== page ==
Meryl, was there something about this narcissistic diva character that you ... connected with?

MERYL STREEP (Shaking her head.) I don’t know what you mean. ... It just had some of the juju of Mamma Mia!, which my agent, I remember when he said, "Now you’re not going to want to do this. It’s this thing. It’s been on Broadway, but you are not going to want to do it." And I said, "What is it?" And he said, "Mamma Mia!" I said, "I’ll do it." He said, "What?" Because it’s just ... you’ve got to have some fun. This is based on a real thing that happened to kids in Indiana, and has a happy ending, everything we dream of in 2020. I wanted to do it. So, the character is a big asshole. I tried very hard to bring that part of me forward.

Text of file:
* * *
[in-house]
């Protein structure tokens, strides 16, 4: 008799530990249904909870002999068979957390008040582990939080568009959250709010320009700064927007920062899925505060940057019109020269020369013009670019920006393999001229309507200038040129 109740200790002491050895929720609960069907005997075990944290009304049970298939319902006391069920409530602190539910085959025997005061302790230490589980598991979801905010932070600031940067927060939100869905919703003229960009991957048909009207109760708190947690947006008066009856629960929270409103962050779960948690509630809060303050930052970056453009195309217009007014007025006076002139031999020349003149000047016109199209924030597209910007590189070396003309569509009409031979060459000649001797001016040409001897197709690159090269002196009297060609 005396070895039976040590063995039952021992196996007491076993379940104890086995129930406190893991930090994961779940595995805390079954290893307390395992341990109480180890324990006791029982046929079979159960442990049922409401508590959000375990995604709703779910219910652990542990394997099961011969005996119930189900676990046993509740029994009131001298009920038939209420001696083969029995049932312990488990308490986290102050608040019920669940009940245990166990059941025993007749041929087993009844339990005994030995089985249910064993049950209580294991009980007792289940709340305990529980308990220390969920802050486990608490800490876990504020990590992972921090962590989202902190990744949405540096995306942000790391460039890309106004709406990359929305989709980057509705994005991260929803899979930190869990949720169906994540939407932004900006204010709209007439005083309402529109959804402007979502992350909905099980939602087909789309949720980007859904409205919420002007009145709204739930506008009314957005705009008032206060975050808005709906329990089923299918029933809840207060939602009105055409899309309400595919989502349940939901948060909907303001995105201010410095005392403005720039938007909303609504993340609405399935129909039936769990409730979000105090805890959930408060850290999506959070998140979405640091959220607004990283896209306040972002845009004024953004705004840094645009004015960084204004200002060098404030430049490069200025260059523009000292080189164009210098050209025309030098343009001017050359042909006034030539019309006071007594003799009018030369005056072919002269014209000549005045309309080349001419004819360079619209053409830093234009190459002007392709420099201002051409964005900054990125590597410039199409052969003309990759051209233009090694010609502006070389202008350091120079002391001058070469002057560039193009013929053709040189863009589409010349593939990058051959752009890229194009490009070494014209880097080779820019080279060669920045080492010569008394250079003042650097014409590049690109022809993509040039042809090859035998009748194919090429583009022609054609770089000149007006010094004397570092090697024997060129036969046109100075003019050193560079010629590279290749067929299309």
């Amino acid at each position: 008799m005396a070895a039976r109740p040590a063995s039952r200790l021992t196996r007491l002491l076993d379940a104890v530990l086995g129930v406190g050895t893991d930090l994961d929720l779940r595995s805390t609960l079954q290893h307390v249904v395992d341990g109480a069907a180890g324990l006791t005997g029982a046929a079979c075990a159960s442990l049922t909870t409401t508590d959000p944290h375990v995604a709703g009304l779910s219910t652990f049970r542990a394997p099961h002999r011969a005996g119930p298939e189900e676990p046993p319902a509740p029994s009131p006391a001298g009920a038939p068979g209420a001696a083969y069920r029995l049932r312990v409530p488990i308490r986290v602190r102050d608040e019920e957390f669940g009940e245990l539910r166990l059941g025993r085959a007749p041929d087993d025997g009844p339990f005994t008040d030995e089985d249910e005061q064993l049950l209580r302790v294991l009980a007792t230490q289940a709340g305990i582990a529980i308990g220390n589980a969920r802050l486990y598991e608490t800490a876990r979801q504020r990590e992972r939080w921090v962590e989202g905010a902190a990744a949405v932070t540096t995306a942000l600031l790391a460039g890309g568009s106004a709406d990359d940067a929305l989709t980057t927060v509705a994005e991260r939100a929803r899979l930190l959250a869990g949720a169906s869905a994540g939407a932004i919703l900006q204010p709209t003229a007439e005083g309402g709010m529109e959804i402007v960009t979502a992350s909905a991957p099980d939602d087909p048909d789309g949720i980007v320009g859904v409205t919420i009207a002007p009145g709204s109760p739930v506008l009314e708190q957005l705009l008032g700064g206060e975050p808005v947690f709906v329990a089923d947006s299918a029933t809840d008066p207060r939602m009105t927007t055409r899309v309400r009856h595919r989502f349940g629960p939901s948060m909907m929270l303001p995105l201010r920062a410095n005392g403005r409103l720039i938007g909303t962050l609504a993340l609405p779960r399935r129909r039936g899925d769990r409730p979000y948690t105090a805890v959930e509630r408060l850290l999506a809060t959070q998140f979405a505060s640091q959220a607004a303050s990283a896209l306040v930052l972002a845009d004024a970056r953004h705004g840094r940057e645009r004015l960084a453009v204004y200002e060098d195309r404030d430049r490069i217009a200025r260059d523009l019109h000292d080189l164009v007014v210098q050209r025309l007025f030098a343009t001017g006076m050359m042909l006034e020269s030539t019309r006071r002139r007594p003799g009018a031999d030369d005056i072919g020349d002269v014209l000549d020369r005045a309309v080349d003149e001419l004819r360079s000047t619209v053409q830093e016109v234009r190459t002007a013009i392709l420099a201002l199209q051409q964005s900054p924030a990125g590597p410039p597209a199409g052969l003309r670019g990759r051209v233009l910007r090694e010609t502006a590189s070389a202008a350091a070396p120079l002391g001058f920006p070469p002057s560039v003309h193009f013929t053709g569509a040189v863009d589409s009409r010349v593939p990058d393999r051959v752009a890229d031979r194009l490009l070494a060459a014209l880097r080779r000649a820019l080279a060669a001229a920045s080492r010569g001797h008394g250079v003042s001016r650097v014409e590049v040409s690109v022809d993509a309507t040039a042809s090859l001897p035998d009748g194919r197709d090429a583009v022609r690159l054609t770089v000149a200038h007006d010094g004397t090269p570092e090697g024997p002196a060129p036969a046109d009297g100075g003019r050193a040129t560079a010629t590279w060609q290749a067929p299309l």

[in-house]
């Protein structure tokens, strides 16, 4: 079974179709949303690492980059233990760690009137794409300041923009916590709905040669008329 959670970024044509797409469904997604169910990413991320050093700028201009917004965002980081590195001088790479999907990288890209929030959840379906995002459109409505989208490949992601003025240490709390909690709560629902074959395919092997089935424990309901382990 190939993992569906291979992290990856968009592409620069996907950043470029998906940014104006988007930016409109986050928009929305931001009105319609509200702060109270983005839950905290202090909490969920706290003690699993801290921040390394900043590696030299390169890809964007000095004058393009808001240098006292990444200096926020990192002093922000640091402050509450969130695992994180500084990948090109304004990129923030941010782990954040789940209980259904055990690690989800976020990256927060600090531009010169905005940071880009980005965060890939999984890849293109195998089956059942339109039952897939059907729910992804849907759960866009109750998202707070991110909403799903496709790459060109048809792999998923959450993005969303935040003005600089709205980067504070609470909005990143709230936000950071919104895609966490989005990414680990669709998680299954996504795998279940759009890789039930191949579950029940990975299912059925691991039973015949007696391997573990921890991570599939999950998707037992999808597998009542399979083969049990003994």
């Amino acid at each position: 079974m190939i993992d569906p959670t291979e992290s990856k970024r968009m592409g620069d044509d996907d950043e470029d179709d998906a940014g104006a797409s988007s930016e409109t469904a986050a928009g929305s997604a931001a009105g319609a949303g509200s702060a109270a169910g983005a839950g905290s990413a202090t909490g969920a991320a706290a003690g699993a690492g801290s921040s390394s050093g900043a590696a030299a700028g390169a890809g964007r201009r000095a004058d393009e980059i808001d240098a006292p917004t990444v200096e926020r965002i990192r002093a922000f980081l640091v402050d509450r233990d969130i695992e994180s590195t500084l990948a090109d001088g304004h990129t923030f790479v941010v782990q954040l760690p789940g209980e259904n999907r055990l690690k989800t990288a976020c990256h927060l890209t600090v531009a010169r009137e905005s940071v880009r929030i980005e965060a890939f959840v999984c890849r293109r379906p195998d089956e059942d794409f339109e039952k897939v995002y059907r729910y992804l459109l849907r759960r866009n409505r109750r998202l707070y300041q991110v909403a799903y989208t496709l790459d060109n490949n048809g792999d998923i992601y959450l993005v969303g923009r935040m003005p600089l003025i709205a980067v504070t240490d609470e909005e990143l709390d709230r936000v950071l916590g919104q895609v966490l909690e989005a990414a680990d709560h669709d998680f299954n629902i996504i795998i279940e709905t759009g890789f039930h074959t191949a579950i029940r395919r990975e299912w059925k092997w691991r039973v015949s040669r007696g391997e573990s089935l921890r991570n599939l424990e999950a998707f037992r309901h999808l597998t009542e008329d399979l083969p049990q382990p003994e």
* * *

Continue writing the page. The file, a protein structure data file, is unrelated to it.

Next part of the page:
One of the themes in this is poking fun at entertainers who think they can change the world. Can entertainers change the world?

KERRY WASHINGTON I think it speaks to Ryan. He’s done it on multiple projects, across multiple ideologies and issues, whether it’s LGBTQ, racism, misogyny. And yet he has chosen to tell this story, where the limitations on Hollywood storytelling become very evident, and Jo Ellen’s character has to take the power back on her own, and create a grassroots movement that bubbles up from the people. It speaks to Ryan’s humility, that given his power, he’s telling this story where he’s deflecting and saying, "I understand that we’re changing the world, but I also really, truly believe that power belongs to the people."